Murphy's Hockey Law: Marchand Wears Black But Will He Walk The Line Again? | Boston Hockey Now
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Murphy’s Hockey Law: Marchand Wears Black But Will He Walk The Line Again?

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Boston Bruins

Brad Marchand could very well have hurt his team again with his unnecessary and selfish antics after the whistle late in his team’s 2-1 Game 3 loss. He is already targeted by the referees and while Bruins fans won’t admit it, that bullseye on his back is very much warranted based on his track record. What he did at the end of Game 3 won’t help that at all and was exactly why he can’t shed the cheap shot and agitator image he formed prior to amassing 100 points this past regular season.

By no means should his jab to the back of Columbus defenseman Scott Harrington’s head had gotten him suspended, though NHL Commissioner Gary Bettman did warn Marchand on Tuesday that if he pulls this latest stunt again, he will be suspended.

As many who have watched and covered and others who have played this game, or those who have done all of the above pointed out, such actions are just part of the Stanley Cup Playoffs. Emotions and physicality are raised to a level that some like yours truly may think they understand but only those who have played in the best damn tournament in sports can really comprehend.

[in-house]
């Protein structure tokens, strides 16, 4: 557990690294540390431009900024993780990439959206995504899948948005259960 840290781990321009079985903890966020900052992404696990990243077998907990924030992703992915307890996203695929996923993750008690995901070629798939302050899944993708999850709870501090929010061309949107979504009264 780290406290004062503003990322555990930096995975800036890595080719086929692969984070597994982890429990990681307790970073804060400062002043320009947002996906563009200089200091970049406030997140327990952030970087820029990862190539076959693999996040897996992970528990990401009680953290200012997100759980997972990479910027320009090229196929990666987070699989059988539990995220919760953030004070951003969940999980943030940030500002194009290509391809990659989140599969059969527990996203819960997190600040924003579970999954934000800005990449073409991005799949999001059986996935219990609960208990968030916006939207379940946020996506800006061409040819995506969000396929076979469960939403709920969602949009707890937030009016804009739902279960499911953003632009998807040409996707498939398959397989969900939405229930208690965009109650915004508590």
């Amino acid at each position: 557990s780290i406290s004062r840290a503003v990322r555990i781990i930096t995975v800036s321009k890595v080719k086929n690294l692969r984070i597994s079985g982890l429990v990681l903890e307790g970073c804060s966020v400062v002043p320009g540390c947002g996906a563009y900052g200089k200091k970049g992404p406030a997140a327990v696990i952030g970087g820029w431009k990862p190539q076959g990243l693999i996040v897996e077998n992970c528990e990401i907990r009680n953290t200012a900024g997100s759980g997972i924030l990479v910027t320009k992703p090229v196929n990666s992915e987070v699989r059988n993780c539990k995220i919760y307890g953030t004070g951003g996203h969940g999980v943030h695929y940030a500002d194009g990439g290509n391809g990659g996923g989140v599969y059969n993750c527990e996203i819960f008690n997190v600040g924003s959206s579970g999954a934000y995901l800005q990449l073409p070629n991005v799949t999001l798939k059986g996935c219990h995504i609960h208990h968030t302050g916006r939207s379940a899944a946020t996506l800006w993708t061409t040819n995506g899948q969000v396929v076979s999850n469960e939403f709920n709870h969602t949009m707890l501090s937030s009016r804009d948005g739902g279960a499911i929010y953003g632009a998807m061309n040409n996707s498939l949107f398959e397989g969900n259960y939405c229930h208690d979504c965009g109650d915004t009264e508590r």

“We’ve all been punched,” hall of famer Wayne Gretzky quipped to TMZ on Wednesday when asked if he thought Marchand’s jab was a cheap shot.

Gretzky’s right; and while it was most definitely a cheap shot, there’s plenty of them that go uncalled during the Stanley Cup Playoffs, because right or wrong, the consensus is to let the players play and let them become engulfed in the pure emotion of the magnitude of the moment. Even Harrington seemed to not take much issue with it.

“It’s a hockey play,” he told the media Wednesday. “I know there wasn’t a suspension or anything. It is what it is and we’re moving on”

Harrington’s comments could very well been a a result of what was instructed from above as head coach John Tortorella made it clear after Game 3, he wasn’t going to bite and give the Bruins’ agitator any satisfaction that he may have succeeded and got into his and his team’s heads.

“I am not giving you my thoughts. I don’t need to give any thoughts on that,” Tortorella said. “You guys can come up with something there.”

And therein lies the rub here. In what has been a very physical, intense and entertaining series between the whistles thus far, are shenanigans after the whistle worth it for a Bruins team that was at the time of the jab on the verge of, and now are trailing 2-1 in the series. With the very real potential of falling behind 3-1 and heading back to Boston on the brink of elimination, should Marchand or any Bruin be part of that part of playoff hockey?